Actors do it. Rock stars do it. Even William and Kate do it. What about the rest of us? That is, living together without being married.
When asked for their faith's position on the practice, some religious leaders cringe at the practice, and others are more accepting.
The Southern Baptist Convention does not have a hierarchy that gives official positions, but resolutions are provided on particular topics, said the Rev. Paul Brooks of First Baptist Church of Raytown, Mo.
Resolutions have been passed in support of conventional marriage, and his church strongly supports that, he said.
"We believe that if people are living together, they should be married," Brooks said. "But we welcome everyone. We don't judge them (those who are not married) or make them feel bad. We simply teach the Bible and what we believe to be true.
"Marriage is the foundation stone of any healthy society."
In contrast, the Rev. Lee Devoe, who functions as an interim Unitarian Universalist minister, said: "Whatever structure our relationship takes — marriage or living together, gay or straight couples — we hope that they will be embodiments of love and integrity."
She said the important thing is that people act in a way that affirms the dignity and integrity of others and themselves.
"Isn't it wonderful that we have more options and more ways to be in a relationship and to experience life?" she asked. "At the same time, marriage is a public event. Of all life's passages, traditionally marriage has had the most impact on society."
She said that among the factors to keep in mind are that while living together might ensure the success of a future marriage, the social protections marriage offers aren't there, and not all couples (such as same-sex couples) have the choice to marry.
Buddhism doesn't consider a unmarried couple living together to be immoral, said Lama Chuck Stanford of Rime Buddhist Center in Kansas City.
"The key is avoiding harming others. For that reason, there is emphasis placed upon being faithful to one's partner, married or non-married, gay or straight."
Hindu social customs do not encourage living together without being married, and "it rarely happens," said Arvind Khetia, an active Hindu. "We do not follow the lifestyle of the larger society."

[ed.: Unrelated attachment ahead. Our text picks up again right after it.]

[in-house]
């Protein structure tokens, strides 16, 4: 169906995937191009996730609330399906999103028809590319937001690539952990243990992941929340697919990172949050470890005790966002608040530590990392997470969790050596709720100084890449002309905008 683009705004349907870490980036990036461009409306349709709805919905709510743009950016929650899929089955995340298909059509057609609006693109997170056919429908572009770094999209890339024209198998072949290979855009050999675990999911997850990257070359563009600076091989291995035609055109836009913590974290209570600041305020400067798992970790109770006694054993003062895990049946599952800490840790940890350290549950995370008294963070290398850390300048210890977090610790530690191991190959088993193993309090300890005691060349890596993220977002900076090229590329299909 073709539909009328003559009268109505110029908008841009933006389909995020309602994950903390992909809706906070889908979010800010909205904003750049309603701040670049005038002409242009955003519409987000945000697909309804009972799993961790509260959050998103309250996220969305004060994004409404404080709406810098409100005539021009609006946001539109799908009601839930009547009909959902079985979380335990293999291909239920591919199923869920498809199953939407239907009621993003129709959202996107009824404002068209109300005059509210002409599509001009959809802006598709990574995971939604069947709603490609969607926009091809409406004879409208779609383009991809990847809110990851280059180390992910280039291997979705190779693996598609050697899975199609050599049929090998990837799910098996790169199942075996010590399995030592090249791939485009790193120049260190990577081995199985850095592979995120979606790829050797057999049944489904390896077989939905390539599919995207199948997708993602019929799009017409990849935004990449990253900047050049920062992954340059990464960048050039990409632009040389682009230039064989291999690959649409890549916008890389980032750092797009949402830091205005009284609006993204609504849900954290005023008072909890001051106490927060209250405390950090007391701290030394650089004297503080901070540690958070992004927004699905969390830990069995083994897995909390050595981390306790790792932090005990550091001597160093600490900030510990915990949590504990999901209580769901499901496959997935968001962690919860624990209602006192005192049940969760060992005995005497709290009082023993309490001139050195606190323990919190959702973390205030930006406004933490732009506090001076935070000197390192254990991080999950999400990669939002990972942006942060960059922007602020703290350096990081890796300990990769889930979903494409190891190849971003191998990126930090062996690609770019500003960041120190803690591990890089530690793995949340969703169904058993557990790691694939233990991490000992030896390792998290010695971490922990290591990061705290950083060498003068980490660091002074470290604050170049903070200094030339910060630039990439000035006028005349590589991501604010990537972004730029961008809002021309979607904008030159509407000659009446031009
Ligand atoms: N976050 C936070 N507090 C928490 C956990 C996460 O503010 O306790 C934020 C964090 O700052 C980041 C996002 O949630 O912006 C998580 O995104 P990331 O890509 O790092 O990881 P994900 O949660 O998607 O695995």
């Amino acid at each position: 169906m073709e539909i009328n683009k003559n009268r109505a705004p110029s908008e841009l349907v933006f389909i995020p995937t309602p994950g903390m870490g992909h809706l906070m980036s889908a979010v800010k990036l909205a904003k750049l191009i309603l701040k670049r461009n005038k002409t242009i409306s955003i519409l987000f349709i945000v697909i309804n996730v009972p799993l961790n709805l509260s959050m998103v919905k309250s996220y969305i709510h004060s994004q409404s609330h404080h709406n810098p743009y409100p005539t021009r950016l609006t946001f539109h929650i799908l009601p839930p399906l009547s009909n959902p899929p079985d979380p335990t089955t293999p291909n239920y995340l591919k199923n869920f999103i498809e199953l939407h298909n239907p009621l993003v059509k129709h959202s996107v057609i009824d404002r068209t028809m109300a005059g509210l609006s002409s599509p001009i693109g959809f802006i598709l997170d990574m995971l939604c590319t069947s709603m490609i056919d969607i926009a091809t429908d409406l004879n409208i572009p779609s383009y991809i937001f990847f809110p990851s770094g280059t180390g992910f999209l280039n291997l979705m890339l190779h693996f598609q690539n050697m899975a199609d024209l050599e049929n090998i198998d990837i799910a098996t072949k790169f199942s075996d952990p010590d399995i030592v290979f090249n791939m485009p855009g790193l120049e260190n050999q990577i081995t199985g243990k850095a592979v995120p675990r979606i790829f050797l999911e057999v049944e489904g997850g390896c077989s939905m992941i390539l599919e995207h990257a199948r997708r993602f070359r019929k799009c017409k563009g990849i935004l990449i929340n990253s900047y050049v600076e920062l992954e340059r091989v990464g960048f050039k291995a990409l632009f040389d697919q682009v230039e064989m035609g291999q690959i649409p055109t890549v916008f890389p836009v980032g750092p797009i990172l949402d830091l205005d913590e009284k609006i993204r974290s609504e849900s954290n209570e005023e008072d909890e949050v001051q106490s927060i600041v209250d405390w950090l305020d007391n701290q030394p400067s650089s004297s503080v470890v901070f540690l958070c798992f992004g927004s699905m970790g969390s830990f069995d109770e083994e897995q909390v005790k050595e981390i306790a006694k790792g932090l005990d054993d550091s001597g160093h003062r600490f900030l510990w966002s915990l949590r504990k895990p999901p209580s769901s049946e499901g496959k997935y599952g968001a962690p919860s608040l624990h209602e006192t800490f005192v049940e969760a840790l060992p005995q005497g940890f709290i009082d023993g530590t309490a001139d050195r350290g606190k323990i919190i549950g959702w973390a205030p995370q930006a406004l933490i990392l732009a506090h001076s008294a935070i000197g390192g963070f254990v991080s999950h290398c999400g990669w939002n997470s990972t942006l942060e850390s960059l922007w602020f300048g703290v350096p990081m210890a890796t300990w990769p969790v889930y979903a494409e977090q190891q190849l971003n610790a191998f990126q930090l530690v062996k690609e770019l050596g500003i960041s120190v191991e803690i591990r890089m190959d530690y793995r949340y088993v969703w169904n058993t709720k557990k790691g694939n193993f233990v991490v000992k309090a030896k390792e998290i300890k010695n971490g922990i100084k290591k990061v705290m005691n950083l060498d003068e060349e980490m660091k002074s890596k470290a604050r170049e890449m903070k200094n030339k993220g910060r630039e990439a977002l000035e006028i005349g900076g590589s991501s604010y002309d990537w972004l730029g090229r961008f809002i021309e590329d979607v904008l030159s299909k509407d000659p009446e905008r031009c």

Likewise, living together is not allowed in Islam, said Ahmad Ghosheh, president of the Islamic Society of Greater Kansas City.
"Marriage is the most important part of family life," he said. "Anyone who is of age should get married. Technically, anyone past the age of puberty can get married, but normally it would be 18, 19 or 20."
Even Muslims who are not from religious families know certain things are not proper, so interactions between males and females are strictly observed, whether among very religious or very liberal Muslims, Ghosheh said.
Rabbi Scott White of Congregation Ohev Sholom in Prairie Village, Kan., said Judaism takes a different approach.
"Jewish law would say that when a couple is living together, that in effect that is a consummation of marriage, and it becomes like a common-law marriage, whether the couple realizes it or not," he said.
"So if William and Kate were Jewish, they would be considered married in the context of Jewish law."
In the Catholic Church, couples who want to be married in the church should not live together or engage in premarital sex, said Ken Greene, director of the Family Life Office of the Diocese of Kansas City-St. Joseph, Mo.
"Some tend not to marry in the Catholic Church because of this policy," he said. "Some people take offense to it."
The African Methodist Episcopal Church does not officially condone couples living together without being married, said the Rev. Stacy Evans, pastor of Allen Chapel A.M.E. Church in Kansas City, Kan.
She said some couples in her congregation are not married. Some low-income parents don't get married because they will lose benefits, especially if the father doesn't have family health benefits.